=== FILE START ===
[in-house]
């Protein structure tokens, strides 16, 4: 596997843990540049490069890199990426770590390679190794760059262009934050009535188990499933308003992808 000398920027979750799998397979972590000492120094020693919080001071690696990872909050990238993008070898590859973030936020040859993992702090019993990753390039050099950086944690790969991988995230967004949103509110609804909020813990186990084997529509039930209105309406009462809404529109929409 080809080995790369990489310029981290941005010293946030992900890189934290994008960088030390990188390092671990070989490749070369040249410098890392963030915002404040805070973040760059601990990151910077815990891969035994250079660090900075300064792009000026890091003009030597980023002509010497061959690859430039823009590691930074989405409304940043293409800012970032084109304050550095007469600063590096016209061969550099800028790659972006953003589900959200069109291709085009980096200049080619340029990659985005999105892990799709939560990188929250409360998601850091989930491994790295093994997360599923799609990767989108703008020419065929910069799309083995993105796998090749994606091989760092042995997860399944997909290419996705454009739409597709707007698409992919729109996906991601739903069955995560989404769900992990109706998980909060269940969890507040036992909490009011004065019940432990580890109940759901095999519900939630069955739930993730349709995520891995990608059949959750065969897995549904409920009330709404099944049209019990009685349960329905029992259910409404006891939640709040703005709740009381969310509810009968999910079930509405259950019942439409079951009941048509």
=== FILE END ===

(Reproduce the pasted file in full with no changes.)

[in-house]
């Protein structure tokens, strides 16, 4: 596997843990540049490069890199990426770590390679190794760059262009934050009535188990499933308003992808 000398920027979750799998397979972590000492120094020693919080001071690696990872909050990238993008070898590859973030936020040859993992702090019993990753390039050099950086944690790969991988995230967004949103509110609804909020813990186990084997529509039930209105309406009462809404529109929409 080809080995790369990489310029981290941005010293946030992900890189934290994008960088030390990188390092671990070989490749070369040249410098890392963030915002404040805070973040760059601990990151910077815990891969035994250079660090900075300064792009000026890091003009030597980023002509010497061959690859430039823009590691930074989405409304940043293409800012970032084109304050550095007469600063590096016209061969550099800028790659972006953003589900959200069109291709085009980096200049080619340029990659985005999105892990799709939560990188929250409360998601850091989930491994790295093994997360599923799609990767989108703008020419065929910069799309083995993105796998090749994606091989760092042995997860399944997909290419996705454009739409597709707007698409992919729109996906991601739903069955995560989404769900992990109706998980909060269940969890507040036992909490009011004065019940432990580890109940759901095999519900939630069955739930993730349709995520891995990608059949959750065969897995549904409920009330709404099944049209019990009685349960329905029992259910409404006891939640709040703005709740009381969310509810009968999910079930509405259950019942439409079951009941048509």